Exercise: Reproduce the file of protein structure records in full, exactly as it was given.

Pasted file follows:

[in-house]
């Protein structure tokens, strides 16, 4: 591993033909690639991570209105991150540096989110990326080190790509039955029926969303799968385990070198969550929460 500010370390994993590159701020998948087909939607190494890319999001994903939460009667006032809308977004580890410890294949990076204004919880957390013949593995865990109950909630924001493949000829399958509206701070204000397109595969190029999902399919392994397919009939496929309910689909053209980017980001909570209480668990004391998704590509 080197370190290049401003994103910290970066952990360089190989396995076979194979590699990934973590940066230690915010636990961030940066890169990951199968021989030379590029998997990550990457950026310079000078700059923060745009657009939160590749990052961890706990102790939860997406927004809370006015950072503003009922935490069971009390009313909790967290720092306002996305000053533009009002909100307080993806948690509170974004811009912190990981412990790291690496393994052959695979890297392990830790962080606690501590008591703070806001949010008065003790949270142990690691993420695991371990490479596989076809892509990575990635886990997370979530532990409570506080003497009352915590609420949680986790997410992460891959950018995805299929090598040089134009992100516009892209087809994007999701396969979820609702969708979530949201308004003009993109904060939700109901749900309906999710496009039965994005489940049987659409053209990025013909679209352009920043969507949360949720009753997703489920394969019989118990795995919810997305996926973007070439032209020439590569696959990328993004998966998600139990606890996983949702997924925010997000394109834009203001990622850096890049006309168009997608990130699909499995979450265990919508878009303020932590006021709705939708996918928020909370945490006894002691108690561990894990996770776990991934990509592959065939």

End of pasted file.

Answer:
[in-house]
């Protein structure tokens, strides 16, 4: 591993033909690639991570209105991150540096989110990326080190790509039955029926969303799968385990070198969550929460 500010370390994993590159701020998948087909939607190494890319999001994903939460009667006032809308977004580890410890294949990076204004919880957390013949593995865990109950909630924001493949000829399958509206701070204000397109595969190029999902399919392994397919009939496929309910689909053209980017980001909570209480668990004391998704590509 080197370190290049401003994103910290970066952990360089190989396995076979194979590699990934973590940066230690915010636990961030940066890169990951199968021989030379590029998997990550990457950026310079000078700059923060745009657009939160590749990052961890706990102790939860997406927004809370006015950072503003009922935490069971009390009313909790967290720092306002996305000053533009009002909100307080993806948690509170974004811009912190990981412990790291690496393994052959695979890297392990830790962080606690501590008591703070806001949010008065003790949270142990690691993420695991371990490479596989076809892509990575990635886990997370979530532990409570506080003497009352915590609420949680986790997410992460891959950018995805299929090598040089134009992100516009892209087809994007999701396969979820609702969708979530949201308004003009993109904060939700109901749900309906999710496009039965994005489940049987659409053209990025013909679209352009920043969507949360949720009753997703489920394969019989118990795995919810997305996926973007070439032209020439590569696959990328993004998966998600139990606890996983949702997924925010997000394109834009203001990622850096890049006309168009997608990130699909499995979450265990919508878009303020932590006021709705939708996918928020909370945490006894002691108690561990894990996770776990991934990509592959065939």